Images of the glass at Norbury are available in the CVMA (GB) Picture Archive.

Brian Clarke, Life and Death

Brian Clarke and Stefan Trümpler, exhibition catalogue, softback, 80 pages, main essay in French, German and English, numerous colour illustrations, Benteli and Vitromusée Romont, 2010, price CH 30; available on line from the publishers.

This book accompanies the exhibition of the same name currently showing at the Vitromusée, Romont, Switzerland, until 3 July. It consists of illustrations and descriptions of the glass and paintings displayed in the exhibition, together with an essay by Stefan Trümpler exploring Brian Clarke’s work. Among the themes he discusses are Clarke’s production of panels in the context of the museum’s famous collection of single panels from the sixteenth to eighteenth centuries; Clarke’s handling of materials, especially lead; and some of the ways that Clarke uses modern technology to create images that are not only stunning in themselves, but which also incorporate ideas about mortality and life. A bibliography adds to the pleasures of this publication.

For more information about the Brian Clarke exhibition, visit the museum’s website.

Roundel Solution

This month’s panel shows the martyrdom of St Barbara and the death of her evil father, Dioscurus, by lightning or heavenly fire [Fig. 1].

The martyrdom of St Barbara and the death of Dioscurus

Fig. 1. The martyrdom of St Barbara and the death of Dioscurus.

The story of Barbara can be found in Vincent of Beauvais’ thirteenth-century history of the world, the Speculum historiale (XII, 64) and in later versions of the Golden Legend.

St Barbara

Fig. 2. St Barbara, parish church of St Walstan, Bawburgh, Norfolk. © Mike Dixon

St Barbara, parish church of St John, Rownhams

Fig. 3. St Barbara, parish church of St John, Rownhams, Hampshire. © Geoffrey Lane

According to these accounts, Barbara was a third-century Christian martyr. She was the beautiful daughter of a rich pagan named Dioscorus, who kept her locked up in a tower. Before going on a journey, he ordered a private bath-house to be built for her use and during his absence, Barbara had three windows inserted, as a symbol of the Holy Trinity, instead of the two originally planned. When her father returned, she declared herself to be a Christian. After being tortured by the local prefect of the province, Martinianus, she was condemned to death by beheading. Her father himself carried out the death sentence. As a punishment for this crime he was struck by lightning on the way home and his body reduced to a pile of ash. Barbara was buried by a Christian nobleman called Valentinus.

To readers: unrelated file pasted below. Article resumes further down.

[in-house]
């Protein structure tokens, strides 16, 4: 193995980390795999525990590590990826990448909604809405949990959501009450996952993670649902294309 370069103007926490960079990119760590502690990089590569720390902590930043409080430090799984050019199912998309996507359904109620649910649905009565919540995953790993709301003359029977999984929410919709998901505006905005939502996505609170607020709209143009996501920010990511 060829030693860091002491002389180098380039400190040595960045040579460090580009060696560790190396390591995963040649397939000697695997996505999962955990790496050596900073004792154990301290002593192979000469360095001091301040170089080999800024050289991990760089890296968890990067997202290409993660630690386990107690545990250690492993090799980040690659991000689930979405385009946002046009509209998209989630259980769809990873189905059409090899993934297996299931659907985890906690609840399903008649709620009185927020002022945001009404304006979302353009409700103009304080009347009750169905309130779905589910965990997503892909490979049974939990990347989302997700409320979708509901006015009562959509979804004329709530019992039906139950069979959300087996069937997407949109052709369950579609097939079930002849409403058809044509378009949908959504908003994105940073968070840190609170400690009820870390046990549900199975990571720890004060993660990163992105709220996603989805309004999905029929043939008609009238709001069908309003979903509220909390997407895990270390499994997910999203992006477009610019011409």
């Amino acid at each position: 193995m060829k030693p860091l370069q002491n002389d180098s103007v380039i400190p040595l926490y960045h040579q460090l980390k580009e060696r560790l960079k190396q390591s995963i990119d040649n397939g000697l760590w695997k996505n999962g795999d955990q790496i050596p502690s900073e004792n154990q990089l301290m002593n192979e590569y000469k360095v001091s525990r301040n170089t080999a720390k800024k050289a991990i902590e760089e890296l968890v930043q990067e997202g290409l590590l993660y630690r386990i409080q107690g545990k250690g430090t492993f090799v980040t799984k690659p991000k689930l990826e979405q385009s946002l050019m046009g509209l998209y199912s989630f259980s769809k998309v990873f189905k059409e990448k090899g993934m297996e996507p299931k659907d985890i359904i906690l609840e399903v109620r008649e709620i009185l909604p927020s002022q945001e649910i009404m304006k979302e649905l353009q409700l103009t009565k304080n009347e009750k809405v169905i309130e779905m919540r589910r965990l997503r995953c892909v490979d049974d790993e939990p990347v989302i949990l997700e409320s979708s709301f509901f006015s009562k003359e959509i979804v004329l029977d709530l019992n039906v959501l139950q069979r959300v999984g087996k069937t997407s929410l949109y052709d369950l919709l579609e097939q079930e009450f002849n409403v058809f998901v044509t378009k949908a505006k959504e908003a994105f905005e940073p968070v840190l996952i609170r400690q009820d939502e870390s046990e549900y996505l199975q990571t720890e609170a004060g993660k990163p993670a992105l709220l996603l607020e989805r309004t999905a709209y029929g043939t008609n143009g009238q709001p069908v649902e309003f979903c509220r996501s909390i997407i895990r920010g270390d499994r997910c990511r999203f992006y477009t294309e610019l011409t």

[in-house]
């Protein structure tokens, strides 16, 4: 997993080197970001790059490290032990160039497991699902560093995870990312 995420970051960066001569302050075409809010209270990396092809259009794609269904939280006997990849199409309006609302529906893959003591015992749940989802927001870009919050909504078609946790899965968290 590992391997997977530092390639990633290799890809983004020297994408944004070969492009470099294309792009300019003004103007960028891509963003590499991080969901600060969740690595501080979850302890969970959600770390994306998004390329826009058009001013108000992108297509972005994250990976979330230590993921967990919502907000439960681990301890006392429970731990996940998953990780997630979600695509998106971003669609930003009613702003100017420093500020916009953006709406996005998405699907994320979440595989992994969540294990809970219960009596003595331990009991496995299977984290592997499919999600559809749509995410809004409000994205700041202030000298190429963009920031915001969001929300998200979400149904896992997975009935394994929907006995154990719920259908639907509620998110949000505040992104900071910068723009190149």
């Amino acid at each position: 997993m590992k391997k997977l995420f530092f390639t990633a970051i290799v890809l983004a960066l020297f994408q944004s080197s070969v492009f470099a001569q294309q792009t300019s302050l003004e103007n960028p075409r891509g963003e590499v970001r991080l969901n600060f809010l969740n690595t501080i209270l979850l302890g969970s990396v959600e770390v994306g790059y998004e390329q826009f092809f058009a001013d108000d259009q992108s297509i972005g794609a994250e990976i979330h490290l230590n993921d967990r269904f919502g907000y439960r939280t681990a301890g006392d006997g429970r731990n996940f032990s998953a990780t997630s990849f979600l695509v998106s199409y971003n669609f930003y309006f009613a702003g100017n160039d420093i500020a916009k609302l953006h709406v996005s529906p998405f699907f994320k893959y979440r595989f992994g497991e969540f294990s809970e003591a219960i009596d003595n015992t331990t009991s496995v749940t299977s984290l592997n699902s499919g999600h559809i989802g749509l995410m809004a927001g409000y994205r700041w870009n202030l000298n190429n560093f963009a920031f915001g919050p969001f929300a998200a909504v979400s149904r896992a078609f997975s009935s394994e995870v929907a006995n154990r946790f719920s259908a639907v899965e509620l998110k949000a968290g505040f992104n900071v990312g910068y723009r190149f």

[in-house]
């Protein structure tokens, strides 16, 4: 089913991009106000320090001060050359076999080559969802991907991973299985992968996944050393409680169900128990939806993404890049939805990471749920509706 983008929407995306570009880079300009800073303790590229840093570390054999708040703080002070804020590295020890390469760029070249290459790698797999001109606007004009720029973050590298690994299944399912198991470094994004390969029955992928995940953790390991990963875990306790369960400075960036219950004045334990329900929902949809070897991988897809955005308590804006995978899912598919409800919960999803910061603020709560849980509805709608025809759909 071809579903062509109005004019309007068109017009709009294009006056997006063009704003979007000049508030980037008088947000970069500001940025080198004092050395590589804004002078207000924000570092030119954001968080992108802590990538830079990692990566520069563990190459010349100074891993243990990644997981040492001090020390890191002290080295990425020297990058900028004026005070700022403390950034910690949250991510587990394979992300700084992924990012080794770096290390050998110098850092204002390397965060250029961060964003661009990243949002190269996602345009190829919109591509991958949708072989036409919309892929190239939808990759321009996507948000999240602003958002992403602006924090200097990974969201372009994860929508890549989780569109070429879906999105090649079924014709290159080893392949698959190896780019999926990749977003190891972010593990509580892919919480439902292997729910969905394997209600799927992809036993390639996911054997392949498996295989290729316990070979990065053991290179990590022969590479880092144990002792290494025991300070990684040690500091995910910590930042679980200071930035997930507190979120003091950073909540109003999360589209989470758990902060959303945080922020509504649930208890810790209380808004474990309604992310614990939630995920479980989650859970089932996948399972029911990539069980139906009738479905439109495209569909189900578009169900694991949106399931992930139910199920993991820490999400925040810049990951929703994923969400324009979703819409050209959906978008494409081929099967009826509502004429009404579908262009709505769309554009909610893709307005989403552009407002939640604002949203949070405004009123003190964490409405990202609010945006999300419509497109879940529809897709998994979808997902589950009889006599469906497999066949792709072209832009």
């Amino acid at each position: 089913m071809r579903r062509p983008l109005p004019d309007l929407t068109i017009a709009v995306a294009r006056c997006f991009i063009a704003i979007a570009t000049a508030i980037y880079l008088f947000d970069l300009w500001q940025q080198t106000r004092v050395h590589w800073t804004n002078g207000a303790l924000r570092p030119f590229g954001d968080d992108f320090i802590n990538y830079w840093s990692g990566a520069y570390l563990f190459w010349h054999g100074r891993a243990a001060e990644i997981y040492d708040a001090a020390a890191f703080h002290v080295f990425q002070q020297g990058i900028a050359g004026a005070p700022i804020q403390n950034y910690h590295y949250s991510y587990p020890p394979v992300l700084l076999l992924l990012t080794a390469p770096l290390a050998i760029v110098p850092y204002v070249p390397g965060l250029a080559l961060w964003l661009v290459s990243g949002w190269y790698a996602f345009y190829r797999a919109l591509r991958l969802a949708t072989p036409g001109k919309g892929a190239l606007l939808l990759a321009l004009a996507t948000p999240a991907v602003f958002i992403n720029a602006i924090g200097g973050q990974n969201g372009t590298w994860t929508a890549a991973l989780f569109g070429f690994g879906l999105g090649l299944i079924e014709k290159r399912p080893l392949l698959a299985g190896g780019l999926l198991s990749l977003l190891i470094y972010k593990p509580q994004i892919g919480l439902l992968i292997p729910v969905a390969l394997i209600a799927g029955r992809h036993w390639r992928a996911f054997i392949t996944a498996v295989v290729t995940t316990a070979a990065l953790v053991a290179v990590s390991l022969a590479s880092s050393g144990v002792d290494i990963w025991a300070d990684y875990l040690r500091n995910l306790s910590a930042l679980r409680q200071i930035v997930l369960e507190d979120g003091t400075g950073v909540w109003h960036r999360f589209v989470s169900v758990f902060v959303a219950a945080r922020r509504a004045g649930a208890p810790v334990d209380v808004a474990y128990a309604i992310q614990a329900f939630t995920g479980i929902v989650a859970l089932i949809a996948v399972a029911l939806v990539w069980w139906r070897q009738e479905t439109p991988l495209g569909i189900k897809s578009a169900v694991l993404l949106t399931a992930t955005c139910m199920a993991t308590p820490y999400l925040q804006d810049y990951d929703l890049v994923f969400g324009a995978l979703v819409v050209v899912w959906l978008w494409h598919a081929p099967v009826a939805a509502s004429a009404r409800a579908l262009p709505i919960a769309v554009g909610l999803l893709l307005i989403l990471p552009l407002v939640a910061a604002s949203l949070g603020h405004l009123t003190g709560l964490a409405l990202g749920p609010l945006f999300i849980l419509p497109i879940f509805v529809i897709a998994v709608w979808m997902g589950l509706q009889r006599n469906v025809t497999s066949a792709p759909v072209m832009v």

St Barbara was a popular female saint in medieval Europe. Her attribute in art is a tower. A good example survives in an English fifteenth-century tracery light at the parish church of St Mary and St Walstan at Bawbugh, Norfolk. A Netherlandish roundel with similar iconography can be seen at the parish church of St John at Rownhams (Hampshire) [Figs 2 and 3].

Further Reading


William Cole, ‘A description of the Netherlandish glass in the church of St Peter, Nowton, Suffolk’, in P. Moore (ed.), Crown and Glory, Norwich 1982, pp. 40–47


For information about the glass in this church, visit the CVMA (GB) digital publication pages.

To see other medieval glass at Bawburgh, visit the Norfolk Stained Glass website.